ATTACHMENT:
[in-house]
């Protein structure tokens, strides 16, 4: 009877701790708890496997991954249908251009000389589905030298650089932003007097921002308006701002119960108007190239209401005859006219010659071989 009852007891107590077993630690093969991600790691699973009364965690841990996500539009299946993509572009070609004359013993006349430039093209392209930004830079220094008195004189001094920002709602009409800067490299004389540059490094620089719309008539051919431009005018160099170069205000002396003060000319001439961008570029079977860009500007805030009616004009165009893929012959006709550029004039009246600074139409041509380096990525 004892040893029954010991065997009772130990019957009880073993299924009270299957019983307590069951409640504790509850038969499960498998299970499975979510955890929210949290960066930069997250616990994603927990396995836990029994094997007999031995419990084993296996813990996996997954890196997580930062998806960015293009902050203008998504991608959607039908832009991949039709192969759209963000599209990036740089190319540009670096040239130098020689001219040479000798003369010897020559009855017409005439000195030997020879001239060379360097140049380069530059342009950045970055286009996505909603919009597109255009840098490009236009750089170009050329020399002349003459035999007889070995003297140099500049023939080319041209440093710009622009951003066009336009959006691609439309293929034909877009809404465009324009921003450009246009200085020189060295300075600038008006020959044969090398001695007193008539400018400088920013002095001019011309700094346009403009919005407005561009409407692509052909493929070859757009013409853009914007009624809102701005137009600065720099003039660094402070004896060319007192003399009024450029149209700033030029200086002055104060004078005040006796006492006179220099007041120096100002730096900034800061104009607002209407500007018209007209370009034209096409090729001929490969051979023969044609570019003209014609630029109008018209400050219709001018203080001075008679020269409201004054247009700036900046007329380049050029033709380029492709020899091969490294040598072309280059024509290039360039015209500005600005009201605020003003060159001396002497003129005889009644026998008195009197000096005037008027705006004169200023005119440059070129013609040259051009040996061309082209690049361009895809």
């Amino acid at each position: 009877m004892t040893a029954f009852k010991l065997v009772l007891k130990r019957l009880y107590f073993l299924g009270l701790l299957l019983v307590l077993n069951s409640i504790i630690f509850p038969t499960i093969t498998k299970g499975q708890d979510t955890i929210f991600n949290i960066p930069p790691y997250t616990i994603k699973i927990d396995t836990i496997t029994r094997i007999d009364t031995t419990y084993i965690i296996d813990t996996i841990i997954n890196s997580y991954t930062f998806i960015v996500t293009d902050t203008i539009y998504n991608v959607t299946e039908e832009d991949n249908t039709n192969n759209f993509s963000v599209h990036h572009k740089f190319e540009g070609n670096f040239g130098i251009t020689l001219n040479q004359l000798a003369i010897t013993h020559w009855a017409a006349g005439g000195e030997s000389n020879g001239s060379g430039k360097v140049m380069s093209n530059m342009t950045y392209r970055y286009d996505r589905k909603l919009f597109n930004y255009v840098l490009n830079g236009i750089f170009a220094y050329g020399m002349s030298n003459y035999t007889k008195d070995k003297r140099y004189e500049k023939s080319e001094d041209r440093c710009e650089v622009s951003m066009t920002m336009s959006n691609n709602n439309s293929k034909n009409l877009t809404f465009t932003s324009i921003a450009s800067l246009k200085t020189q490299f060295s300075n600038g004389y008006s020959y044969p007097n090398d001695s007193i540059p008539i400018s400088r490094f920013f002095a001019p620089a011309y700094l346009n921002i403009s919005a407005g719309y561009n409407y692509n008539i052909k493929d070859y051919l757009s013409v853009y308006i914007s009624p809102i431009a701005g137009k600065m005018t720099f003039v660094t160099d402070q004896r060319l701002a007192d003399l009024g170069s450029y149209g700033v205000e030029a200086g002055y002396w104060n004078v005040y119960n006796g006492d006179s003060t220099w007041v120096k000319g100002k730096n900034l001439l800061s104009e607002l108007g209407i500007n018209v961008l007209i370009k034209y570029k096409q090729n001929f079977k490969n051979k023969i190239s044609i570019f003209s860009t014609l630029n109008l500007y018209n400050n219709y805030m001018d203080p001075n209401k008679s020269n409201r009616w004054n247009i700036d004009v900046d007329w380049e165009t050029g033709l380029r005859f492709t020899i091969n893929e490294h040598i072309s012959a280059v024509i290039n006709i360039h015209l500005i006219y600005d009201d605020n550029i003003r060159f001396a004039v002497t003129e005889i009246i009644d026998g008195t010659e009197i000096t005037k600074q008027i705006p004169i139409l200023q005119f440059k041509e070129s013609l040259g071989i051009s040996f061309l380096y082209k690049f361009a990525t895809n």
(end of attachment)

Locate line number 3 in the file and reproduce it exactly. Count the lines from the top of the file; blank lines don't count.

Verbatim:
């Amino acid at each position: 009877m004892t040893a029954f009852k010991l065997v009772l007891k130990r019957l009880y107590f073993l299924g009270l701790l299957l019983v307590l077993n069951s409640i504790i630690f509850p038969t499960i093969t498998k299970g499975q708890d979510t955890i929210f991600n949290i960066p930069p790691y997250t616990i994603k699973i927990d396995t836990i496997t029994r094997i007999d009364t031995t419990y084993i965690i296996d813990t996996i841990i997954n890196s997580y991954t930062f998806i960015v996500t293009d902050t203008i539009y998504n991608v959607t299946e039908e832009d991949n249908t039709n192969n759209f993509s963000v599209h990036h572009k740089f190319e540009g070609n670096f040239g130098i251009t020689l001219n040479q004359l000798a003369i010897t013993h020559w009855a017409a006349g005439g000195e030997s000389n020879g001239s060379g430039k360097v140049m380069s093209n530059m342009t950045y392209r970055y286009d996505r589905k909603l919009f597109n930004y255009v840098l490009n830079g236009i750089f170009a220094y050329g020399m002349s030298n003459y035999t007889k008195d070995k003297r140099y004189e500049k023939s080319e001094d041209r440093c710009e650089v622009s951003m066009t920002m336009s959006n691609n709602n439309s293929k034909n009409l877009t809404f465009t932003s324009i921003a450009s800067l246009k200085t020189q490299f060295s300075n600038g004389y008006s020959y044969p007097n090398d001695s007193i540059p008539i400018s400088r490094f920013f002095a001019p620089a011309y700094l346009n921002i403009s919005a407005g719309y561009n409407y692509n008539i052909k493929d070859y051919l757009s013409v853009y308006i914007s009624p809102i431009a701005g137009k600065m005018t720099f003039v660094t160099d402070q004896r060319l701002a007192d003399l009024g170069s450029y149209g700033v205000e030029a200086g002055y002396w104060n004078v005040y119960n006796g006492d006179s003060t220099w007041v120096k000319g100002k730096n900034l001439l800061s104009e607002l108007g209407i500007n018209v961008l007209i370009k034209y570029k096409q090729n001929f079977k490969n051979k023969i190239s044609i570019f003209s860009t014609l630029n109008l500007y018209n400050n219709y805030m001018d203080p001075n209401k008679s020269n409201r009616w004054n247009i700036d004009v900046d007329w380049e165009t050029g033709l380029r005859f492709t020899i091969n893929e490294h040598i072309s012959a280059v024509i290039n006709i360039h015209l500005i006219y600005d009201d605020n550029i003003r060159f001396a004039v002497t003129e005889i009246i009644d026998g008195t010659e009197i000096t005037k600074q008027i705006p004169i139409l200023q005119f440059k041509e070129s013609l040259g071989i051009s040996f061309l380096y082209k690049f361009a990525t895809n």